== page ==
The passage of time and how it changes your reactions through repeated listens is the most interesting factor where music is concerned in so many ways. It’s obvious perhaps. A record after all is a record, a document. It’s not a temporary thing that will self-destruct in minutes. Listening now is not the same as listening at some time in the future.
That’s because music listening is personal and you change as you listen. The thing itself recorded there can’t change unlike an artist who can change from concert to concert.
Everyone is a little different but basically the method works. You know or come to know your tastes and the better you get at listening, then the more you can instantly ‘get’ a record. And you need to ‘get’ it, whether you are listening to review or not, whether emotionally (to be moved) or for some ‘logical’ reason (to work it out mechanically) or even, if that is possible, both.
It’s not rocket science, this ‘getting’ a record, more like recognising a person’s face and putting a name to it, basic study and many years listening to jazz will allow that. Of course sometimes you are totally thrown and a record stumps you or you are put off it for some trivial reason or prefer an earlier work and can’t actually listen properly because of how you feel the new work compares.
Musicians often think, and some reviewers do too, I certainly did for a while, that if a record is ‘uncategorisable’ then it’s better because of this. That isn’t always true. Uncategorisable can mean the message is not clear at all: the music doesn’t connect in any discernible way, it can just as easily be a mishmash.
But the thing I really think that is ‘unreviewographable’ to steal from Lorenz Hart and makes reviews so very fallible and impossible to completely trust is the passage of time factored in with the at that time unknown knowledge of future listens that the laws of physics prevent. That’s when after a while whether it is through future listens or even more hauntingly the memory of the album without even listening to it any further that after all you not just like it even more but love it to the nth degree even if you didn’t get it quite as much as when you first heard the record. You weren’t to know of course with your first draft reactions.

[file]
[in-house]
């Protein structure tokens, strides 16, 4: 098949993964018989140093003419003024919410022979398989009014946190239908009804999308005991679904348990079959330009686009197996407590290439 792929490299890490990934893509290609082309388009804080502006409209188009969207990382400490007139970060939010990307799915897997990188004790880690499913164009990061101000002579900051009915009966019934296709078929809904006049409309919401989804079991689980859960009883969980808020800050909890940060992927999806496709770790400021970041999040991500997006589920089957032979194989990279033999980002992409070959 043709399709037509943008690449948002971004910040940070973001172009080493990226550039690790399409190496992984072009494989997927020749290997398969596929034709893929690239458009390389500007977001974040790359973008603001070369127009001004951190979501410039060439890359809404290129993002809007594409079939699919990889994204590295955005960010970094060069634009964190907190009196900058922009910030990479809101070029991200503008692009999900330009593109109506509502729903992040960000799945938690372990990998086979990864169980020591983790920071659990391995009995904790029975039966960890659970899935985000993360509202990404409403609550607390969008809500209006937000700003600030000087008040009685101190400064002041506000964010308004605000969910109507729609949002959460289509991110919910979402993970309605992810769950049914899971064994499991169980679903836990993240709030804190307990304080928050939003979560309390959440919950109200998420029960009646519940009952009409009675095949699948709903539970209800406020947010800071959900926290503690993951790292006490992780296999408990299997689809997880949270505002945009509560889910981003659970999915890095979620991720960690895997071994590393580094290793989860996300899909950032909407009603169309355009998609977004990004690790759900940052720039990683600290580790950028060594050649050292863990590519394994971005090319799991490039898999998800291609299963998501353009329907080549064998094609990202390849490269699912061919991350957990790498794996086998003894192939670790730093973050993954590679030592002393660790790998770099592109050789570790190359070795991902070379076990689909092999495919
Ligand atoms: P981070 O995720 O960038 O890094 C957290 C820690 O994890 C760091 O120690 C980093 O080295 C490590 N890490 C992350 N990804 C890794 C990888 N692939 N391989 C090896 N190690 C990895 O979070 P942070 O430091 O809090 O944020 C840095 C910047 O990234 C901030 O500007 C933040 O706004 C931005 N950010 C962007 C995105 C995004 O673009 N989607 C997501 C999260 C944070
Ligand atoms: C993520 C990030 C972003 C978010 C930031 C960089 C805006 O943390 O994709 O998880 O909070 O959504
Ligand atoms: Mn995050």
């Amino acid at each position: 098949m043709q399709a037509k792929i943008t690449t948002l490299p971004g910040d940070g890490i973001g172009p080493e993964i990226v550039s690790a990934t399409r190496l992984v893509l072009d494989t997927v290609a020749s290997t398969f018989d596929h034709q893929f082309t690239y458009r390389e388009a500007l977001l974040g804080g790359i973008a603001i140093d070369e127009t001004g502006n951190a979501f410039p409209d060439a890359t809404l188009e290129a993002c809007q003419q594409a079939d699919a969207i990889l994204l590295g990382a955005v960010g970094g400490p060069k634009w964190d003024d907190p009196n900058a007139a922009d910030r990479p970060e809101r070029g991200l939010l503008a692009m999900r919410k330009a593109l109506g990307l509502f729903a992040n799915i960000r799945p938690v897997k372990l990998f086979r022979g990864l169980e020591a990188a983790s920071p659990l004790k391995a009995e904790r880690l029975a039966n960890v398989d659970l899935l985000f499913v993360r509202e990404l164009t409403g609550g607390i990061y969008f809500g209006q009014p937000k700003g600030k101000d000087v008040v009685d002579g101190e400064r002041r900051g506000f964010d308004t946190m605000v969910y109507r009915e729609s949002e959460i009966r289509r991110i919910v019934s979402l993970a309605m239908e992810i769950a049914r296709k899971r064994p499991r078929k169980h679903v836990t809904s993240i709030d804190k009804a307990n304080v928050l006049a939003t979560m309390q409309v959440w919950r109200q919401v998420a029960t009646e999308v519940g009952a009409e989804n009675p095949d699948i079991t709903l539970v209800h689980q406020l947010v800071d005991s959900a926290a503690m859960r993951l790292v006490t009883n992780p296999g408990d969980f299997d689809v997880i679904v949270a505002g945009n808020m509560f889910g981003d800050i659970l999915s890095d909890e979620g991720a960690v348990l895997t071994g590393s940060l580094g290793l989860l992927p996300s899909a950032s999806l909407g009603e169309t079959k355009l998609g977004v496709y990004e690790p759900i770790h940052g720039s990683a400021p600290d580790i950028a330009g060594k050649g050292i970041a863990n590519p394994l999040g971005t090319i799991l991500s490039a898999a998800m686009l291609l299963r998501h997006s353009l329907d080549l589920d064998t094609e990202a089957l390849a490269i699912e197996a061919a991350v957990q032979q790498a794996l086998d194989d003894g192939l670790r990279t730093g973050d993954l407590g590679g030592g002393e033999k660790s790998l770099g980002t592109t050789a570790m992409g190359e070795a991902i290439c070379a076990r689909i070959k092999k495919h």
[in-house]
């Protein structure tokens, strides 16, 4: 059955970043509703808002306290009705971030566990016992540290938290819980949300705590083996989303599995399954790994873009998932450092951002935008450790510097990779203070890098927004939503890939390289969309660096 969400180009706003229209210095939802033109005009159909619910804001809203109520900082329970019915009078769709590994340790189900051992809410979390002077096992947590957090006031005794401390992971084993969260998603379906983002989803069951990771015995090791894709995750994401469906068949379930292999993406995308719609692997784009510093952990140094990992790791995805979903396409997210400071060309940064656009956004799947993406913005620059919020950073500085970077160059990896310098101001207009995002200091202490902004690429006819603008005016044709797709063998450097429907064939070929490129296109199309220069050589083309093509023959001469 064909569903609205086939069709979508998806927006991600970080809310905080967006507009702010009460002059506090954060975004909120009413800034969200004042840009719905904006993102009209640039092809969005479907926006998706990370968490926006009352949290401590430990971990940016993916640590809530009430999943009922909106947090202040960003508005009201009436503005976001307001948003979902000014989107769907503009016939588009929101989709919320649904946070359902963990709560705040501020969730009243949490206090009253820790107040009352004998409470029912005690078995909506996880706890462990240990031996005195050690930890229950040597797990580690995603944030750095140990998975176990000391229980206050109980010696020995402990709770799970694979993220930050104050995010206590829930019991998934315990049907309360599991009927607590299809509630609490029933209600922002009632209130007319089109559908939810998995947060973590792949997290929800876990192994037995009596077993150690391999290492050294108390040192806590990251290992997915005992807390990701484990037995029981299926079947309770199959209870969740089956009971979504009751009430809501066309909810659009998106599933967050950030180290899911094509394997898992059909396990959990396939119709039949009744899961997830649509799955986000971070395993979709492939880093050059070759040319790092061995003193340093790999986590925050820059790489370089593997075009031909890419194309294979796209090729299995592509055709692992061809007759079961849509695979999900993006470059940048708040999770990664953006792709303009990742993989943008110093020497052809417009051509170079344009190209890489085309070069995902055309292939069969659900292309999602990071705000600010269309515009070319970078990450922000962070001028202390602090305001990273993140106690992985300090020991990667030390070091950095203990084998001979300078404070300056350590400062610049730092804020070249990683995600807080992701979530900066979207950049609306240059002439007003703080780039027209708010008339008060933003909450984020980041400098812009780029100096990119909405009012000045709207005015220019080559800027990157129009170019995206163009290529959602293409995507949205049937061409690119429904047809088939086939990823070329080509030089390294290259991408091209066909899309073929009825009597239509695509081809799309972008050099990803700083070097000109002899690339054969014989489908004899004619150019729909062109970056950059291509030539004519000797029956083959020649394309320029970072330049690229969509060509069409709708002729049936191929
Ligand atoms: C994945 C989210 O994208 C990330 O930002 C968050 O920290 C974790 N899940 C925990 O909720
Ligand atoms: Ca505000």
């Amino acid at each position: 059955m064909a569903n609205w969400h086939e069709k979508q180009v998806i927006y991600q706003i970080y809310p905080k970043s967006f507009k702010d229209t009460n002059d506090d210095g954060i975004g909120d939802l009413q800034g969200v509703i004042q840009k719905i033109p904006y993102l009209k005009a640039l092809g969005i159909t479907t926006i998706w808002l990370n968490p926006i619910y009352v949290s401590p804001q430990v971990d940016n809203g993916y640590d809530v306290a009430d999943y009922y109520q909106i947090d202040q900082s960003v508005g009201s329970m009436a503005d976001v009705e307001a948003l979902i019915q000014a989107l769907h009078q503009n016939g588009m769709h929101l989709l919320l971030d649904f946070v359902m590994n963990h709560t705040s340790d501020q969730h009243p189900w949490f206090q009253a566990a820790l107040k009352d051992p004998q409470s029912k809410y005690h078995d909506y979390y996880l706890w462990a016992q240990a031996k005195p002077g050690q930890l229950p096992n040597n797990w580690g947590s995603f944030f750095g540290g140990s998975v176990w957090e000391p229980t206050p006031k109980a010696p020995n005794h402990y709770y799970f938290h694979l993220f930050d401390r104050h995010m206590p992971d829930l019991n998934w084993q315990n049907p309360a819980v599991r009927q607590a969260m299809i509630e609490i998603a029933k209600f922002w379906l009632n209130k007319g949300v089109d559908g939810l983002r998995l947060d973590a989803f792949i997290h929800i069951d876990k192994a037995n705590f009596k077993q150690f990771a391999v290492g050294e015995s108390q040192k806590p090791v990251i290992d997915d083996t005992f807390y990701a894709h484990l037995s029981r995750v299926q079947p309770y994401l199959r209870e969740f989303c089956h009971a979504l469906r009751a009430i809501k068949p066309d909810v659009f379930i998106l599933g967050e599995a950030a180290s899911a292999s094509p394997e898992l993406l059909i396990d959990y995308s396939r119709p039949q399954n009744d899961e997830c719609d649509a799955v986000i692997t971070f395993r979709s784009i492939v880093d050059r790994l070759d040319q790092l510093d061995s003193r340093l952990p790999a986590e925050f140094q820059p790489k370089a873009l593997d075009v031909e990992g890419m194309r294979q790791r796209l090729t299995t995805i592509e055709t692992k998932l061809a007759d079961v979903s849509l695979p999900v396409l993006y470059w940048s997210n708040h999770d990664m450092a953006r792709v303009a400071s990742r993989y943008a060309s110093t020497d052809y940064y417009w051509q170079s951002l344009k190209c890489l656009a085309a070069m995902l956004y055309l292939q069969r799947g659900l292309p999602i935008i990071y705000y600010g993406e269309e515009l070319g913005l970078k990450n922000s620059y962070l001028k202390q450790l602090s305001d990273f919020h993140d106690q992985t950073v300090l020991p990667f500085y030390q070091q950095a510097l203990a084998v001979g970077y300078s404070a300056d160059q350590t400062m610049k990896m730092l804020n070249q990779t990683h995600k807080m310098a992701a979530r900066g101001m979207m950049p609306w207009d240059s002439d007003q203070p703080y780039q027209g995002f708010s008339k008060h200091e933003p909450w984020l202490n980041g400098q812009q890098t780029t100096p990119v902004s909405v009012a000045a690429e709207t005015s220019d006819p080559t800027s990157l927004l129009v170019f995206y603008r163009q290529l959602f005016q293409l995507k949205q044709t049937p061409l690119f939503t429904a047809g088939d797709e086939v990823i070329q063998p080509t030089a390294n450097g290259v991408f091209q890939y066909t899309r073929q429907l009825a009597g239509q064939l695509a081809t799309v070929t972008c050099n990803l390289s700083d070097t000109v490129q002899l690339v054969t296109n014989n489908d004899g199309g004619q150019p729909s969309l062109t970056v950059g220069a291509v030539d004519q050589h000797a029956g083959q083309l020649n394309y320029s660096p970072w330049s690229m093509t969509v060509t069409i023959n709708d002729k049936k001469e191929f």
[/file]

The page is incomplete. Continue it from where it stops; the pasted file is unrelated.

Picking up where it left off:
Years ago for instance hearing Wayne Shorter’s last great album Alegría for the first time, now one of my favourite of all records, there were no fireworks in my brain at all apart from speechless respect, but I kept going back, something kept telling me to, just the unsettling memory of missing something I should have got first time around that eventually revealed itself drove me to do this.
That’s a long way to introduce my favourite jazz-vocals record of the year so far, the passage of time, since first hearing the Stacey Kent album Tenderly, not years as in the Wayne instance, a mere six months.
Listening to Tenderly the 1990s float into view.
Nowadays Stacey Kent sounds like Stacey Kent, back then it was Blossom Dearie that everybody plucked out of the jazz encyclopedia of voices as the nearest accurate comparison to hand.
Kent’s best albums are – just a subjective opinion – Love is... The Tender Trap, The Boy Next Door and live album Dreamer.
There’s no drummer here either, that makes a difference. And that’s one of its chief talking points. Instead Stacey is joined by her sax/flute-playing husband Jim Tomlinson and by revered Brazilian guitarist Roberto Menescal who arranges and whose song ‘Agarradinhos’ appears in the latter part of the album. The personnel is completed by the patient and suitably classy double bassist Jeremy Brown on most of the tracks.
Standards? Well you could stick a pin in the Great American Songbook and you’d jab half of them found here randomly. Bookended by the Sammy Cahn/Benny Carter song ‘Only Trust Your Heart’ and Ted Shapiro/Jimmy Campbell/Reg Connolly’s ‘If I Had You’, ‘Tangerine’, ‘The Very Thought of You’, a routine ‘Embraceable You’, ‘There Will Never Be Another You,’ the title track ‘Tenderly,’ ‘No Moon at All,’ ‘If I'm Lucky’, ‘In the Wee Small Hours of the Morning’ and ‘That's All’ make the studio choice.
Of course there’s a stately quality and such gentleness here that can heat up to melt the hardest of hearts but few surprises and no drop dead gorgeous moments alas although much comes close especially ‘In the Wee Small Hours of the Morning’ Tomlinson’s introductory softly inuring sax line perfect, Stacey responding in her inimitable way. SG
Stacey Kent photo top: Diane Sagnier